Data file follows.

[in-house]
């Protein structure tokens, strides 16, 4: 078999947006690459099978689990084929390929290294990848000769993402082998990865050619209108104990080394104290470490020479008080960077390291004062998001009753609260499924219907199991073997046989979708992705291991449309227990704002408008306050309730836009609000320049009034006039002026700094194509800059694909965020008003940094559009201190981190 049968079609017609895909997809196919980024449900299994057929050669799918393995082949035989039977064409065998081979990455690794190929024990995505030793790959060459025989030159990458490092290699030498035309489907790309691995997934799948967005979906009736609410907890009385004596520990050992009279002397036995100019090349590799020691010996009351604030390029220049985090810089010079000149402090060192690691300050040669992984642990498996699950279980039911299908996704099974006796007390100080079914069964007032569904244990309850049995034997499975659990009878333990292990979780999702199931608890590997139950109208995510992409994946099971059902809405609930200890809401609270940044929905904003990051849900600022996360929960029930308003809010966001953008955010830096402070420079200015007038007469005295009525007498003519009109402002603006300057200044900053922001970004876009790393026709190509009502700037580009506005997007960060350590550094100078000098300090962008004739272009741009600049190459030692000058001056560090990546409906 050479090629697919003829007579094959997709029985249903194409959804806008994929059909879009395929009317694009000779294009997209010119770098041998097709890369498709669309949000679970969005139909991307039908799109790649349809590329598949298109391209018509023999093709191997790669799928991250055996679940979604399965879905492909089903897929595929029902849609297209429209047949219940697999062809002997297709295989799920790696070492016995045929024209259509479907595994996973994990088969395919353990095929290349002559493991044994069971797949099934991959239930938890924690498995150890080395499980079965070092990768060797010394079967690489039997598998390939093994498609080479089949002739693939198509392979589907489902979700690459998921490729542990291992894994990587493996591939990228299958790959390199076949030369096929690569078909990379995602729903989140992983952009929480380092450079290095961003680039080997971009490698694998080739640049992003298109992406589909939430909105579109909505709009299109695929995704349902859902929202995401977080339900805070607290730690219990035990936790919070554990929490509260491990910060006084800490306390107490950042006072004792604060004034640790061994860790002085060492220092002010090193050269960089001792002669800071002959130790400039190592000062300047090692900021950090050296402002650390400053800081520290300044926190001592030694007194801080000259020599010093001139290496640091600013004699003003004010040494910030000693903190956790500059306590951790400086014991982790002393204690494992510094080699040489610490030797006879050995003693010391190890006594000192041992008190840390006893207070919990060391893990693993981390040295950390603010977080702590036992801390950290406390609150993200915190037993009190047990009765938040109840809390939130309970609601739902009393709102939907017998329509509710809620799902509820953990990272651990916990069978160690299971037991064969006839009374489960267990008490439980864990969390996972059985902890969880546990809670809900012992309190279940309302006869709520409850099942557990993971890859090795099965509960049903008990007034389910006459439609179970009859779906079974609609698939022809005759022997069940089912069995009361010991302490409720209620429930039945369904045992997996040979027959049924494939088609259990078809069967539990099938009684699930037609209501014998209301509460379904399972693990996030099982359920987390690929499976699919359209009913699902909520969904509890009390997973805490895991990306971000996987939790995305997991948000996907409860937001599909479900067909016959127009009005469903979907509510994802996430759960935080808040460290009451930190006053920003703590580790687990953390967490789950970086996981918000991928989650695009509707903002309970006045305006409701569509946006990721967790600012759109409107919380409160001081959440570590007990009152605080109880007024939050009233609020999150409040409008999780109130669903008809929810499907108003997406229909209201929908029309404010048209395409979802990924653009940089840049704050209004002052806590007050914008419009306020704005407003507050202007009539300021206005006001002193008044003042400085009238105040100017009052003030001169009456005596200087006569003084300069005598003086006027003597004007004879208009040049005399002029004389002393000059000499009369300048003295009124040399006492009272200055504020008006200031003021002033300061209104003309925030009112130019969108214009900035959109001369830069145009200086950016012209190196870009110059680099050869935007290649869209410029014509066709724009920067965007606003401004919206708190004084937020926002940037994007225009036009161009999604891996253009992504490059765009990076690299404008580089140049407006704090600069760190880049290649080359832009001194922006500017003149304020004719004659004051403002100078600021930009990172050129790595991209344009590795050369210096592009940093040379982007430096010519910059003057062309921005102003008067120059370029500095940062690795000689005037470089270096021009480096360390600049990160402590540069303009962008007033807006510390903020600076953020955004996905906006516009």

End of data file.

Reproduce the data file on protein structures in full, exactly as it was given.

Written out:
[in-house]
């Protein structure tokens, strides 16, 4: 078999947006690459099978689990084929390929290294990848000769993402082998990865050619209108104990080394104290470490020479008080960077390291004062998001009753609260499924219907199991073997046989979708992705291991449309227990704002408008306050309730836009609000320049009034006039002026700094194509800059694909965020008003940094559009201190981190 049968079609017609895909997809196919980024449900299994057929050669799918393995082949035989039977064409065998081979990455690794190929024990995505030793790959060459025989030159990458490092290699030498035309489907790309691995997934799948967005979906009736609410907890009385004596520990050992009279002397036995100019090349590799020691010996009351604030390029220049985090810089010079000149402090060192690691300050040669992984642990498996699950279980039911299908996704099974006796007390100080079914069964007032569904244990309850049995034997499975659990009878333990292990979780999702199931608890590997139950109208995510992409994946099971059902809405609930200890809401609270940044929905904003990051849900600022996360929960029930308003809010966001953008955010830096402070420079200015007038007469005295009525007498003519009109402002603006300057200044900053922001970004876009790393026709190509009502700037580009506005997007960060350590550094100078000098300090962008004739272009741009600049190459030692000058001056560090990546409906 050479090629697919003829007579094959997709029985249903194409959804806008994929059909879009395929009317694009000779294009997209010119770098041998097709890369498709669309949000679970969005139909991307039908799109790649349809590329598949298109391209018509023999093709191997790669799928991250055996679940979604399965879905492909089903897929595929029902849609297209429209047949219940697999062809002997297709295989799920790696070492016995045929024209259509479907595994996973994990088969395919353990095929290349002559493991044994069971797949099934991959239930938890924690498995150890080395499980079965070092990768060797010394079967690489039997598998390939093994498609080479089949002739693939198509392979589907489902979700690459998921490729542990291992894994990587493996591939990228299958790959390199076949030369096929690569078909990379995602729903989140992983952009929480380092450079290095961003680039080997971009490698694998080739640049992003298109992406589909939430909105579109909505709009299109695929995704349902859902929202995401977080339900805070607290730690219990035990936790919070554990929490509260491990910060006084800490306390107490950042006072004792604060004034640790061994860790002085060492220092002010090193050269960089001792002669800071002959130790400039190592000062300047090692900021950090050296402002650390400053800081520290300044926190001592030694007194801080000259020599010093001139290496640091600013004699003003004010040494910030000693903190956790500059306590951790400086014991982790002393204690494992510094080699040489610490030797006879050995003693010391190890006594000192041992008190840390006893207070919990060391893990693993981390040295950390603010977080702590036992801390950290406390609150993200915190037993009190047990009765938040109840809390939130309970609601739902009393709102939907017998329509509710809620799902509820953990990272651990916990069978160690299971037991064969006839009374489960267990008490439980864990969390996972059985902890969880546990809670809900012992309190279940309302006869709520409850099942557990993971890859090795099965509960049903008990007034389910006459439609179970009859779906079974609609698939022809005759022997069940089912069995009361010991302490409720209620429930039945369904045992997996040979027959049924494939088609259990078809069967539990099938009684699930037609209501014998209301509460379904399972693990996030099982359920987390690929499976699919359209009913699902909520969904509890009390997973805490895991990306971000996987939790995305997991948000996907409860937001599909479900067909016959127009009005469903979907509510994802996430759960935080808040460290009451930190006053920003703590580790687990953390967490789950970086996981918000991928989650695009509707903002309970006045305006409701569509946006990721967790600012759109409107919380409160001081959440570590007990009152605080109880007024939050009233609020999150409040409008999780109130669903008809929810499907108003997406229909209201929908029309404010048209395409979802990924653009940089840049704050209004002052806590007050914008419009306020704005407003507050202007009539300021206005006001002193008044003042400085009238105040100017009052003030001169009456005596200087006569003084300069005598003086006027003597004007004879208009040049005399002029004389002393000059000499009369300048003295009124040399006492009272200055504020008006200031003021002033300061209104003309925030009112130019969108214009900035959109001369830069145009200086950016012209190196870009110059680099050869935007290649869209410029014509066709724009920067965007606003401004919206708190004084937020926002940037994007225009036009161009999604891996253009992504490059765009990076690299404008580089140049407006704090600069760190880049290649080359832009001194922006500017003149304020004719004659004051403002100078600021930009990172050129790595991209344009590795050369210096592009940093040379982007430096010519910059003057062309921005102003008067120059370029500095940062690795000689005037470089270096021009480096360390600049990160402590540069303009962008007033807006510390903020600076953020955004996905906006516009």